It must have been a real challenge; here you were, coming off your voice lesson and Evita, and here’s William, who’s not known for working with voices at all.
But that’s the beauty of it. What I wanted was his sensibility, the textures, the really high-tech sounds. But William also works from a very melancholy place. I’ve been a big fan of his for years and I just knew our collaboration would be something beautiful.
How do you pick who you’re going to collaborate with? I’m sure you could have anyone you want.
Well I could, but I always go for the cook in the kitchen [laughs]. I like to work with people who take chances. Usually they’re undiscovered, because once people are successful they don’t like taking risks.
But you’ve worked with Patrick Leonard all along.
Yes, on songwriting, but no production. We write great songs together, but from the production point of view, the music that I listen to comes mostly from England and France, and there’s a certain European sensibility that I couldn’t have gotten from an American producer.
Why is that?
There’s a greater acceptance of cutting-edge things there. That goes for fashion, film, music. There is a real competitive thing going on in England about who can sell the most records, who can have the biggest box-office receipts. I’m much more inspired by the stuff coming out in Europe than i am out of America.
Bjork, Everything but the Girl, Trickly and Martine.
What about Bjork attracts you?
She’s incredibly brave and she’s got a real mischievous quality about her. I find her very compelling, really daring.
How about Everything but the Girl?
There’s a plaintive quality to Tracey Thorn’s voice that I really respond to. And that song, “Missing”? I know they’ve played the shit out of it and I ‘m over it and everything, but it was such a brilliant song.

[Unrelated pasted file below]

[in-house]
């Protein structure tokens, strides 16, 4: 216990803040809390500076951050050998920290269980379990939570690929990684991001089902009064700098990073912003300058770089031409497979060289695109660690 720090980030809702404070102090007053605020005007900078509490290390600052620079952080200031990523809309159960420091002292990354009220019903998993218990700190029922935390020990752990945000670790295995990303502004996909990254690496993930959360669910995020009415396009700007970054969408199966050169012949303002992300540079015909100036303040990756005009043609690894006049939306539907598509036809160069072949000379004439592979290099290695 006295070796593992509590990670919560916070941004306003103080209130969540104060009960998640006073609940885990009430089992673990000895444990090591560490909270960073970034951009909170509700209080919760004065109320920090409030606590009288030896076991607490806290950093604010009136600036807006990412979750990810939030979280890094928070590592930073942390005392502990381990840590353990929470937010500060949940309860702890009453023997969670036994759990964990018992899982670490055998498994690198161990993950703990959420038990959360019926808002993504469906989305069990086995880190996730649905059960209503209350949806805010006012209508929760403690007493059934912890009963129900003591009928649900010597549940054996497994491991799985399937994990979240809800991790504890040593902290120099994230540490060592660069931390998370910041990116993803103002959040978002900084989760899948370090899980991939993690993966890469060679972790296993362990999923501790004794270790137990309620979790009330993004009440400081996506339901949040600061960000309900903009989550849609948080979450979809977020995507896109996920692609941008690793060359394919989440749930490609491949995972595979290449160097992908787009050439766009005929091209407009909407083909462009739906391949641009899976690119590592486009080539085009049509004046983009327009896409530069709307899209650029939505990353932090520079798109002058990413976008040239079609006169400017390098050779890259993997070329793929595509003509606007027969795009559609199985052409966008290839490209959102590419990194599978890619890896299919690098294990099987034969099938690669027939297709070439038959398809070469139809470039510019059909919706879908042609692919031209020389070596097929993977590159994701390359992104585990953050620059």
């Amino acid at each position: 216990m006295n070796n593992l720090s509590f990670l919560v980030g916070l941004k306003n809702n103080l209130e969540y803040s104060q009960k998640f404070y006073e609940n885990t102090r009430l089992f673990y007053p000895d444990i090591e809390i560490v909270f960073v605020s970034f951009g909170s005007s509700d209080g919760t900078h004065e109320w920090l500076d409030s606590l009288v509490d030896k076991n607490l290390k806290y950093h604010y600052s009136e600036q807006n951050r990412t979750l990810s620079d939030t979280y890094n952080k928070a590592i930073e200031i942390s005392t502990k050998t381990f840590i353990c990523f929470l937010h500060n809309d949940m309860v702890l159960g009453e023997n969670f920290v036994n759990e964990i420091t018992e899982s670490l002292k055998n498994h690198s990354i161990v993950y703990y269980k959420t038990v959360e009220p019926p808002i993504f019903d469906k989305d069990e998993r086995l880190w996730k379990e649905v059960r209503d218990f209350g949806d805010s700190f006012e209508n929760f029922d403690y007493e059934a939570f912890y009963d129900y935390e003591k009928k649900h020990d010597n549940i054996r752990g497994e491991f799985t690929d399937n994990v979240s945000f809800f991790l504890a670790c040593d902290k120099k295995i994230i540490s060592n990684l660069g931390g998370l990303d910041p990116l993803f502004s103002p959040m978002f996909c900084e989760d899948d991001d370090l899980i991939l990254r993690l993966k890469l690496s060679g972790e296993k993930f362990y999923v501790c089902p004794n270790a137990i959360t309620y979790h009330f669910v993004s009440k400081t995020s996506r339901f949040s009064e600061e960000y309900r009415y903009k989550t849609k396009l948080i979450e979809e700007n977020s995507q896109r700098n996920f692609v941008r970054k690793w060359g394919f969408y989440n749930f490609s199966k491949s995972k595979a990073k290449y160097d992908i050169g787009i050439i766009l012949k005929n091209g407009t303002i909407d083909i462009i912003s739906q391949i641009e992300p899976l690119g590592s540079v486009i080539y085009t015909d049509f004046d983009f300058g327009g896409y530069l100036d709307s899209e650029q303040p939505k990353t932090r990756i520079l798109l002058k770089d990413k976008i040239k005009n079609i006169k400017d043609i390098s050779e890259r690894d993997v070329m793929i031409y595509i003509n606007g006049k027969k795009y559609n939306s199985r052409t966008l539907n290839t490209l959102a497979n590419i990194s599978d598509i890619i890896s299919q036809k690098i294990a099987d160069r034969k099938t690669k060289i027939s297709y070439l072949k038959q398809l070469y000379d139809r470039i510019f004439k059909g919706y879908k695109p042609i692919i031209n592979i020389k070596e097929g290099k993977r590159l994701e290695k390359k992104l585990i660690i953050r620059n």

Do you have any other current favorites?
I was into the Verve until “Bitter Sweet Symphony” was played on the radio every two seconds. Let’s see, there’s this new group called Air. Their album is fierce. I always respond to songs that have a bittersweetness to them, something haunted, but with a real visceral groove to it. Have you heard the Stereo MCs remix of the Tricky song “Makes Me Wanna Die”? That is the bomb. I like to put that on in my car and play it so loud that my car is vibrating and you can see the doors bending out.
Do you remember saying in an interview that techno equals death?
Do you still believe that?
To a certain extent. There was a type of techno I was listening to had a real emotional void. But I think it’s developed into something else and now there’s feeling and warmth to it. You can attach it to humanity and before I couldn’t. I couldn’t feel anything.
How do people like William Orbit or Marius DeVries bring warmth to a synthesizer or a machine?
They don’t; I do. They bring the cold, I bring the warmth [laughs].